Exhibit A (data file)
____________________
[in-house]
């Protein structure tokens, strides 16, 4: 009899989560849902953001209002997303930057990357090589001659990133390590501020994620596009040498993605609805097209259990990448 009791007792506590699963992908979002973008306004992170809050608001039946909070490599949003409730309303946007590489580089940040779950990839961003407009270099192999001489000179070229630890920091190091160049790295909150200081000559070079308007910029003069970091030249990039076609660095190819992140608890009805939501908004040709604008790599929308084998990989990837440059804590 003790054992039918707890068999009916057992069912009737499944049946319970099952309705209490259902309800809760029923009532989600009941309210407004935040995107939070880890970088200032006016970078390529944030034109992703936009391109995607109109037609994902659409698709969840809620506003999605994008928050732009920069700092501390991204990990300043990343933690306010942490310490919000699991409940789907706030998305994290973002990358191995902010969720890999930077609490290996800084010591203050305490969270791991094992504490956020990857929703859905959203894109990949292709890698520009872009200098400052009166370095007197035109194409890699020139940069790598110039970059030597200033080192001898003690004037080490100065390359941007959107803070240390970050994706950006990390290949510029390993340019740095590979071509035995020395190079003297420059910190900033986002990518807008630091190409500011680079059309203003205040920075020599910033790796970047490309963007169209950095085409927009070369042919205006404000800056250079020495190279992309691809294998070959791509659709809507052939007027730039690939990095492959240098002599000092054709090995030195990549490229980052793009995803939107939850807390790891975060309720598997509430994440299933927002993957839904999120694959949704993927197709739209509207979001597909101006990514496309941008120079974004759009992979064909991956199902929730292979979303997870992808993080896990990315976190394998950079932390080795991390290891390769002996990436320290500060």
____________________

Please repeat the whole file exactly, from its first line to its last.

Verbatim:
[in-house]
């Protein structure tokens, strides 16, 4: 009899989560849902953001209002997303930057990357090589001659990133390590501020994620596009040498993605609805097209259990990448 009791007792506590699963992908979002973008306004992170809050608001039946909070490599949003409730309303946007590489580089940040779950990839961003407009270099192999001489000179070229630890920091190091160049790295909150200081000559070079308007910029003069970091030249990039076609660095190819992140608890009805939501908004040709604008790599929308084998990989990837440059804590 003790054992039918707890068999009916057992069912009737499944049946319970099952309705209490259902309800809760029923009532989600009941309210407004935040995107939070880890970088200032006016970078390529944030034109992703936009391109995607109109037609994902659409698709969840809620506003999605994008928050732009920069700092501390991204990990300043990343933690306010942490310490919000699991409940789907706030998305994290973002990358191995902010969720890999930077609490290996800084010591203050305490969270791991094992504490956020990857929703859905959203894109990949292709890698520009872009200098400052009166370095007197035109194409890699020139940069790598110039970059030597200033080192001898003690004037080490100065390359941007959107803070240390970050994706950006990390290949510029390993340019740095590979071509035995020395190079003297420059910190900033986002990518807008630091190409500011680079059309203003205040920075020599910033790796970047490309963007169209950095085409927009070369042919205006404000800056250079020495190279992309691809294998070959791509659709809507052939007027730039690939990095492959240098002599000092054709090995030195990549490229980052793009995803939107939850807390790891975060309720598997509430994440299933927002993957839904999120694959949704993927197709739209509207979001597909101006990514496309941008120079974004759009992979064909991956199902929730292979979303997870992808993080896990990315976190394998950079932390080795991390290891390769002996990436320290500060």